Prime Minister Erdogan slams opposition as protests in Turkey continue

June 3, 2013 | By More

June 3, AP – In a televised speech on Sunday, Prime Minister Recep Tayyip Erdogan responded to widespread discontent across Turkey – sparked by two days of violent clashes between police and demonstrators – by shifting blame to his political opponents for the unrest.

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Turkish Prime Minister Erdogan has shifted his tone during the third day of protests. Rejecting criticism from protesters, he said he was not a “dictator” and accused the opposition of fuelling anti-government sentiment.

“We think that the main opposition party which is making resistance calls on every street is provoking these protests,” Erdogan said, adding that they had manipulated a peaceful protest because they were “unable to beat [the government] at the ballot box.”

On Sunday, fewer people gathered in Istanbul’s Taksim Square – only several hundred, in contrast to tens of thousands the day prior – and police appeared to have retreated.

Ankara’s Kizilay district also saw diminished crowds. However, the news agency AFP reported that police fired tear gas and used water cannon to disperse those gathered there on Sunday.

‘Not a dictator’

An environmental demonstration in Istanbul against government plans that would  diminish the city’s green space quickly morphed into anti-government rallies on Friday and Saturday. Many chanted of “shoulder to shoulder against fascism” and “government resign” during a march to Taksim Square in Istanbul, where tens of thousands gathered over the weekend.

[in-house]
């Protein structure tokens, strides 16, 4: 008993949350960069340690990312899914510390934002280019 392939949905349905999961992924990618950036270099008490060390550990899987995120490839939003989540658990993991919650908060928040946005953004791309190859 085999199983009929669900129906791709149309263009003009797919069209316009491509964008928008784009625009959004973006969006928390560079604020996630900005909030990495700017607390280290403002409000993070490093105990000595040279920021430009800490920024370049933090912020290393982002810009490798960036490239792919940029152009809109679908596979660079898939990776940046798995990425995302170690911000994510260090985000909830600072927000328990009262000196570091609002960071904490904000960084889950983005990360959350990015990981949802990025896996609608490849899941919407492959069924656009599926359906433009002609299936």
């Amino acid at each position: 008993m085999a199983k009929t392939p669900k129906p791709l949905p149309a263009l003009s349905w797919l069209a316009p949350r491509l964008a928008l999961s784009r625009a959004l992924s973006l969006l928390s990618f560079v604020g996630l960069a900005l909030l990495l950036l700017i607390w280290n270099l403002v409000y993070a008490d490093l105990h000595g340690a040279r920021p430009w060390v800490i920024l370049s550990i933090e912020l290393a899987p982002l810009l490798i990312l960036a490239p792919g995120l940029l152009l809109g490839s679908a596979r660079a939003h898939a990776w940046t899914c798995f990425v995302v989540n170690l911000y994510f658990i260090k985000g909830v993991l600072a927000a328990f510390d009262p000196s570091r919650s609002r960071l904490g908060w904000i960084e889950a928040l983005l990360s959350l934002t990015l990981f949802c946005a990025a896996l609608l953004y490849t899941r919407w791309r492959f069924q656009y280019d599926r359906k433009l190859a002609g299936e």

Erdogan, who has served as prime minister since 2003, rejected the depiction of his government as authoritarian.

“If they call someone who has served the people a ‘dictator,’ I have nothing to say,” Erdogan said. “My only concern has been to serve my country.” Critics have accused the prime minister’s Justice and Development Party (AKP) of moving away from Turkey’s secularist tradition toward more authoritarian policies rooted in Islam.

“This reaction is no longer about the ripping out 12 trees. This is based on ideology,” Erdogan said. “I am not going to seek the permission of the [the opposition] or a handful of plunderers,” he added, repeating his previous assertion that the government would proceed with the Taksim Square project.

Mass arrests

The weekend violence began when authorities in Istanbul raided Gezi Park in the city’s iconic Taksim Square early Friday morning. Demonstrators had been camping there in protest against government plans to use the site for commercial development, thus reducing the city’s green space.

The unrest soon spread across the country, sparking at least 90 separate demonstrations between Friday and Saturday. In Istanbul and Ankara in particular, police responded to the demonstrations with batons, tear gas, pepper spray, water cannons and relied on backing from armored vehicles and helicopters.

By Saturday evening, authorities had arrested nearly 1,000 people, according to Interior Minister Muammer Guler.

International leaders have criticized the government’s response as disproportionate. European Parliament President Martin Schulz called the crackdowns “completely inappropriate,” warning that the violent overreaction would only spark more protests.

Associated press coordinator for human rights observers – Norberto Lluch reports from the region.

 

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Category: European Crises

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